Star Boy kills!

With so many Legionnaires, there was barely time to show everyone off, so a three page guide as to who, what power and what origin was included in issue 316, which extended the roster to 23, by including Jimmy Olsen’s occasional Elastic Boy persona and, lumped together as one, the Legion of Super-Pets (look, I won’t talk about the Super-Pets unless I’m actually forced to, ok?)
Finally, in issue 317, exactly seventy issues after their one-off debut, it became official: ‘Adventure Comics featuring Superboy and the Legion of Super-Heroes’ became the logo. The story introduced Dream Girl, temporarily, as a beautiful new member causing all the boys to fancy her, the girls to get green-eyed, and seven Legionnaires deactivated, all to needlessly divert one of her premonitions of their forthcoming death which was actually of android versions of them. Confused? Dreamy also fixed it that Lightning Lass lost her now-unneeded powers only to be re-gifted with the power to make things light (Star Boy, who makes them heavy, apparently hasn’t got a reverse gear).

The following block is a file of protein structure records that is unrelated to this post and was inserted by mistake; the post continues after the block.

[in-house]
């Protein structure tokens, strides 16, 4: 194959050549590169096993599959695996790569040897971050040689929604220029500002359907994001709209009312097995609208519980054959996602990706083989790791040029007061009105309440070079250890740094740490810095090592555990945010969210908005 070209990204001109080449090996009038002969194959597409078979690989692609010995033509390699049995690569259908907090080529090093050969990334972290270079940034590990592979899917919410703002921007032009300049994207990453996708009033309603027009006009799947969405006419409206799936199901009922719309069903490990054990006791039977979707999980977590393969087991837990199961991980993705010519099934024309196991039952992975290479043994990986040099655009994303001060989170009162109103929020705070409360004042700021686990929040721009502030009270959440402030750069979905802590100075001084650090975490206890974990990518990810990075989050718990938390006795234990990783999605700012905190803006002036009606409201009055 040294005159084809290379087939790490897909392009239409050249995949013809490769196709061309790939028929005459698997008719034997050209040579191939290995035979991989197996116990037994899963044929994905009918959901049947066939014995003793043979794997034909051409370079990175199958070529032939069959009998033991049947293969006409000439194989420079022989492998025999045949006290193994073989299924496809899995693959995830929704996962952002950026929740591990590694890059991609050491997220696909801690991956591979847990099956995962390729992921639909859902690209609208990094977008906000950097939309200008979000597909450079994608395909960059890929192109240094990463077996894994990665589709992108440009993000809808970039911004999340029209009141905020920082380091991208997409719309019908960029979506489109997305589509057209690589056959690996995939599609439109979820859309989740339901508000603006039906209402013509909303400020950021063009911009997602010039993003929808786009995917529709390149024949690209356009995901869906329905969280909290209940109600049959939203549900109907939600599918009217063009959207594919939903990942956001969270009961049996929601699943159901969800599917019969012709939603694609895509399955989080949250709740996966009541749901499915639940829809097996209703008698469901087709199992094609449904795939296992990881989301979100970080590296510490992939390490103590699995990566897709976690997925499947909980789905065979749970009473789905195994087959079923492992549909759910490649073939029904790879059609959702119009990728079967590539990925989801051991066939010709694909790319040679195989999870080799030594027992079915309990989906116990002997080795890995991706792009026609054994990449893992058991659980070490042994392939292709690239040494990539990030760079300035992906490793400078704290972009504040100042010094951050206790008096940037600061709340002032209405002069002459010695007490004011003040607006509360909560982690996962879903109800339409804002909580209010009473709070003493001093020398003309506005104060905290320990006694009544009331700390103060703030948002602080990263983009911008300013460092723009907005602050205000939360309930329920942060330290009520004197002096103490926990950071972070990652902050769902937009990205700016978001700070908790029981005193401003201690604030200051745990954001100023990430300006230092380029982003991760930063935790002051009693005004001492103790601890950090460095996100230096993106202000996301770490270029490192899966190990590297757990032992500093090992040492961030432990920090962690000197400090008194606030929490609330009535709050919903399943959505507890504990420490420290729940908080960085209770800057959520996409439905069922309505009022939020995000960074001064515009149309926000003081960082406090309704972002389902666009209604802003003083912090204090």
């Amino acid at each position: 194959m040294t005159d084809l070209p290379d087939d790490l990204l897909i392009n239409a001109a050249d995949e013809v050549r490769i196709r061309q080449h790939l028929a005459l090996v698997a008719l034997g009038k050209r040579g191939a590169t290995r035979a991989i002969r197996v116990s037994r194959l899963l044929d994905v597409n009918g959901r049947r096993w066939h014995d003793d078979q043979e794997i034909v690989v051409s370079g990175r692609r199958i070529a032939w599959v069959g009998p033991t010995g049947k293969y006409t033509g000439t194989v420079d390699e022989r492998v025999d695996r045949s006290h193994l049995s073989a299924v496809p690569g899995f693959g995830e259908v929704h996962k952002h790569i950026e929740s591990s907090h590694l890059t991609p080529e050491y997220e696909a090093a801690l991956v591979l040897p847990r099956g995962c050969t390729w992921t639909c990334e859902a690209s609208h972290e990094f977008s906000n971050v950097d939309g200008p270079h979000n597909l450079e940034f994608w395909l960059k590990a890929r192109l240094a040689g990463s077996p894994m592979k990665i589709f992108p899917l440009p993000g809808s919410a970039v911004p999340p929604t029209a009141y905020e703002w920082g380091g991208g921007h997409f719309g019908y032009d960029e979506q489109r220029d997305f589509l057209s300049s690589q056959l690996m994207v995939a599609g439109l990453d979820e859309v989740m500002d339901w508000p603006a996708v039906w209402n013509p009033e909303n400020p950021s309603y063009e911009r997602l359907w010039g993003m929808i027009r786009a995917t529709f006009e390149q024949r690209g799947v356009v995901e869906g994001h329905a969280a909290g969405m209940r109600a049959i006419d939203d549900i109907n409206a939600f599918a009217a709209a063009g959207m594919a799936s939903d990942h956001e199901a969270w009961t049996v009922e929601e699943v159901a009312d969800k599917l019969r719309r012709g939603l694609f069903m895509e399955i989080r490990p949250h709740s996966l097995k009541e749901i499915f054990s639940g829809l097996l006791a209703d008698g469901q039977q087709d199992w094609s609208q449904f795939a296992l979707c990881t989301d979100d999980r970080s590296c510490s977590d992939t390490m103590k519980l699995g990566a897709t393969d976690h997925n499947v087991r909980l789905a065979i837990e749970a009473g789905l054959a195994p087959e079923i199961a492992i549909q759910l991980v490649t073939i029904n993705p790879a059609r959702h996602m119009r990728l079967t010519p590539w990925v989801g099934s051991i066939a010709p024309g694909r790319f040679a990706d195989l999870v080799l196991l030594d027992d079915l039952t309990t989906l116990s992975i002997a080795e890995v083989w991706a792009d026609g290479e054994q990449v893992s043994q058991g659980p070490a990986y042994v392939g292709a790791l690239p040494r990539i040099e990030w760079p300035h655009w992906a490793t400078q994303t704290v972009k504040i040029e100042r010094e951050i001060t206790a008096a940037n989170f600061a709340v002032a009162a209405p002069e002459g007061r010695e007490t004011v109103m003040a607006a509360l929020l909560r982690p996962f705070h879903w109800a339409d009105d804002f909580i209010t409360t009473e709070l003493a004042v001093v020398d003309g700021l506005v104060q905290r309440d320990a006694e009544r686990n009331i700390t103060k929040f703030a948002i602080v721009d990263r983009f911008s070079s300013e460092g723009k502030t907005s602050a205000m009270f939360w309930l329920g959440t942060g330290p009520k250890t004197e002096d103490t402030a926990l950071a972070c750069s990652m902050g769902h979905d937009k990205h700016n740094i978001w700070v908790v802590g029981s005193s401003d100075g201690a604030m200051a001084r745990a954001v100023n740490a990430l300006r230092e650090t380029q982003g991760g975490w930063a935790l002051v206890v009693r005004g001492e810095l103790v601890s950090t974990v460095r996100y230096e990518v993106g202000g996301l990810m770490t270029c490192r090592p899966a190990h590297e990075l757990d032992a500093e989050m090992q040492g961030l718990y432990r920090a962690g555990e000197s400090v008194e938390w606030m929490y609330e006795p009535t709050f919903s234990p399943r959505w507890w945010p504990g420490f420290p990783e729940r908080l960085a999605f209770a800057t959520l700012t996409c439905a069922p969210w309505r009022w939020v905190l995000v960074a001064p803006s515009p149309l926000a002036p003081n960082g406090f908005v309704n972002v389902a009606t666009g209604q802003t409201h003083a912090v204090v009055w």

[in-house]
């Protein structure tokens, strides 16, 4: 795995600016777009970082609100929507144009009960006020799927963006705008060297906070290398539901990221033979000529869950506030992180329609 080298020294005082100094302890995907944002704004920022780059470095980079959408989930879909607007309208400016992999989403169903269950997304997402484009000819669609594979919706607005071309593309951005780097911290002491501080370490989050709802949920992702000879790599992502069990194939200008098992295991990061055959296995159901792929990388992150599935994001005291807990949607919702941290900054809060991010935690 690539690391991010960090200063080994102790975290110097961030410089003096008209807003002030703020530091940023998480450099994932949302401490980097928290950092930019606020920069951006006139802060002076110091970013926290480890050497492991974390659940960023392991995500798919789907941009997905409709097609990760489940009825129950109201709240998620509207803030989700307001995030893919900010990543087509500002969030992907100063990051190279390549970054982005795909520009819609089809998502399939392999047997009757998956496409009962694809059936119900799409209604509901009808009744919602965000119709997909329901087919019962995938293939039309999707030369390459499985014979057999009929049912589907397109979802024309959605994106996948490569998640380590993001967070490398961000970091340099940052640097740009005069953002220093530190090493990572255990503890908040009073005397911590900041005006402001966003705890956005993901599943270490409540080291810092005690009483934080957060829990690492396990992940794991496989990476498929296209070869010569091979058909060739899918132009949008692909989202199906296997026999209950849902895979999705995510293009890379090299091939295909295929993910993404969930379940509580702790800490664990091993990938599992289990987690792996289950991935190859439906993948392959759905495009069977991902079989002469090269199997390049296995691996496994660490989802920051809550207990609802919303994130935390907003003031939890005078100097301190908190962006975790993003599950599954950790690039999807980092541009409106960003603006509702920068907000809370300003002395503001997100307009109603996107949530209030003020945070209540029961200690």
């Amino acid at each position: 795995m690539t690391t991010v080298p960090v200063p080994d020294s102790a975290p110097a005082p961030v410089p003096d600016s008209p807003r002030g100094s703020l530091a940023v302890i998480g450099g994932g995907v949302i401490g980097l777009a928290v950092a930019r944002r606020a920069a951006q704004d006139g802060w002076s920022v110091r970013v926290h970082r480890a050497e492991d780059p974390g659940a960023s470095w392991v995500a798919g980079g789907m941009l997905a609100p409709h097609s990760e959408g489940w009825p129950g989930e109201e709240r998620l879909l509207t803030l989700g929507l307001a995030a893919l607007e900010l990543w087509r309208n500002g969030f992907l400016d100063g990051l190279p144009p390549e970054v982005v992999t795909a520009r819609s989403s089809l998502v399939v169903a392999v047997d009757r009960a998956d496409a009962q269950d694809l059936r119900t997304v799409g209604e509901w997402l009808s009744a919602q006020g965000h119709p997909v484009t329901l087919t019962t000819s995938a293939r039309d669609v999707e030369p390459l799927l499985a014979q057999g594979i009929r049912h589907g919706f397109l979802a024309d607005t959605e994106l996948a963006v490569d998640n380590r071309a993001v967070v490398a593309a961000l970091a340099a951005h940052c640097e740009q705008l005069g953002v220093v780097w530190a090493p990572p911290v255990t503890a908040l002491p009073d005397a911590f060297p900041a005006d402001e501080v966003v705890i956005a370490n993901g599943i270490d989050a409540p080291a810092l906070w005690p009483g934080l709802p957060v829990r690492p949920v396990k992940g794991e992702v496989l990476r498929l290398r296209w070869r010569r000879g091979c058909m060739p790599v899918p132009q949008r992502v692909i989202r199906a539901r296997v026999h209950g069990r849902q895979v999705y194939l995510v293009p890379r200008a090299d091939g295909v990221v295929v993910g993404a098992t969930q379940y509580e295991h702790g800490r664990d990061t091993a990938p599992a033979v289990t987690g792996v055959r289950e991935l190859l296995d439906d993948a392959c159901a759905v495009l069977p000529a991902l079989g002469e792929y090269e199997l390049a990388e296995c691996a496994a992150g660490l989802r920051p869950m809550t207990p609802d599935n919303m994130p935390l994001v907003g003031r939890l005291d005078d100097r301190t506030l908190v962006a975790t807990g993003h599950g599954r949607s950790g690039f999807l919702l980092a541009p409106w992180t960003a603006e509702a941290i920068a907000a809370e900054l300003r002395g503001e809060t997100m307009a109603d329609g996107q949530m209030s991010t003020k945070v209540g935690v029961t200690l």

The issue also reduced a ‘Hall of Fame Classic’ feature, otherwise known as reprints, which did no more than demonstrate that Superboy stories hadn’t change in over a decade, and to cap it off, the lettercol featured a letter from a Dora Knight, asking why Saturn Girl can be Legion leader when the boys are so much stronger than her? I’d give a lot to know if Miss Knight became a feminist and worked out the answer.